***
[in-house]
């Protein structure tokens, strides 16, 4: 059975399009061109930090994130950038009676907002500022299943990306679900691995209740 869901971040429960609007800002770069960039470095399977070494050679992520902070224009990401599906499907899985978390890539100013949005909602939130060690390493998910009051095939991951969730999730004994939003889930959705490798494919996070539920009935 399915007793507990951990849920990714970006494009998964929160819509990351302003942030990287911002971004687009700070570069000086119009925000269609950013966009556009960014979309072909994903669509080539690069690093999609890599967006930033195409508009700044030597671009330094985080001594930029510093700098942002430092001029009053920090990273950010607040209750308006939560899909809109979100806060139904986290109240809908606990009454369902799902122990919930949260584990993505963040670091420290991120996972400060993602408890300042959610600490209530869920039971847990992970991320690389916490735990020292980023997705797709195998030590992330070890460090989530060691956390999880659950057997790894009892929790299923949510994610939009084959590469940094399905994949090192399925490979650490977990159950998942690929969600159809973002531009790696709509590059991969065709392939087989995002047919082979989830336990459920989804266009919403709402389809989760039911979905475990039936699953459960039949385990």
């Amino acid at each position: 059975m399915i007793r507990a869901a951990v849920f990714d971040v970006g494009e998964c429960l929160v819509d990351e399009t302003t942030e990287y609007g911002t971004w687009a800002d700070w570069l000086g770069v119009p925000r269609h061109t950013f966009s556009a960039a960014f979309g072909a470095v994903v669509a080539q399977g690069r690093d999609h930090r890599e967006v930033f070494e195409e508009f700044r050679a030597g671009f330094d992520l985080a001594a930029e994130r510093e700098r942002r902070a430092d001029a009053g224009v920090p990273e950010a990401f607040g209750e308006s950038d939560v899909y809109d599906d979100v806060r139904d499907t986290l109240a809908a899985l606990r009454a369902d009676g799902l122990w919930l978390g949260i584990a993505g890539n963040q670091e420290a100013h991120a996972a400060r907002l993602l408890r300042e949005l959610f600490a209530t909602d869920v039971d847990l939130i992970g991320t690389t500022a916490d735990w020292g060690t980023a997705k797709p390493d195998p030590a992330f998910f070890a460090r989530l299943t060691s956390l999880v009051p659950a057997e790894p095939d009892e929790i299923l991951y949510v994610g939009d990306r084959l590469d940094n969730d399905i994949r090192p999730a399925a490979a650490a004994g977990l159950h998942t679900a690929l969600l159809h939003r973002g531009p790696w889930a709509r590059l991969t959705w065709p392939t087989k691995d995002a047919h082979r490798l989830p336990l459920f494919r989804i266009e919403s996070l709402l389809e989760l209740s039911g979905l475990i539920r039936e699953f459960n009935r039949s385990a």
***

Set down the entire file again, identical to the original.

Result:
[in-house]
């Protein structure tokens, strides 16, 4: 059975399009061109930090994130950038009676907002500022299943990306679900691995209740 869901971040429960609007800002770069960039470095399977070494050679992520902070224009990401599906499907899985978390890539100013949005909602939130060690390493998910009051095939991951969730999730004994939003889930959705490798494919996070539920009935 399915007793507990951990849920990714970006494009998964929160819509990351302003942030990287911002971004687009700070570069000086119009925000269609950013966009556009960014979309072909994903669509080539690069690093999609890599967006930033195409508009700044030597671009330094985080001594930029510093700098942002430092001029009053920090990273950010607040209750308006939560899909809109979100806060139904986290109240809908606990009454369902799902122990919930949260584990993505963040670091420290991120996972400060993602408890300042959610600490209530869920039971847990992970991320690389916490735990020292980023997705797709195998030590992330070890460090989530060691956390999880659950057997790894009892929790299923949510994610939009084959590469940094399905994949090192399925490979650490977990159950998942690929969600159809973002531009790696709509590059991969065709392939087989995002047919082979989830336990459920989804266009919403709402389809989760039911979905475990039936699953459960039949385990």
């Amino acid at each position: 059975m399915i007793r507990a869901a951990v849920f990714d971040v970006g494009e998964c429960l929160v819509d990351e399009t302003t942030e990287y609007g911002t971004w687009a800002d700070w570069l000086g770069v119009p925000r269609h061109t950013f966009s556009a960039a960014f979309g072909a470095v994903v669509a080539q399977g690069r690093d999609h930090r890599e967006v930033f070494e195409e508009f700044r050679a030597g671009f330094d992520l985080a001594a930029e994130r510093e700098r942002r902070a430092d001029a009053g224009v920090p990273e950010a990401f607040g209750e308006s950038d939560v899909y809109d599906d979100v806060r139904d499907t986290l109240a809908a899985l606990r009454a369902d009676g799902l122990w919930l978390g949260i584990a993505g890539n963040q670091e420290a100013h991120a996972a400060r907002l993602l408890r300042e949005l959610f600490a209530t909602d869920v039971d847990l939130i992970g991320t690389t500022a916490d735990w020292g060690t980023a997705k797709p390493d195998p030590a992330f998910f070890a460090r989530l299943t060691s956390l999880v009051p659950a057997e790894p095939d009892e929790i299923l991951y949510v994610g939009d990306r084959l590469d940094n969730d399905i994949r090192p999730a399925a490979a650490a004994g977990l159950h998942t679900a690929l969600l159809h939003r973002g531009p790696w889930a709509r590059l991969t959705w065709p392939t087989k691995d995002a047919h082979r490798l989830p336990l459920f494919r989804i266009e919403s996070l709402l389809e989760l209740s039911g979905l475990i539920r039936e699953f459960n009935r039949s385990a």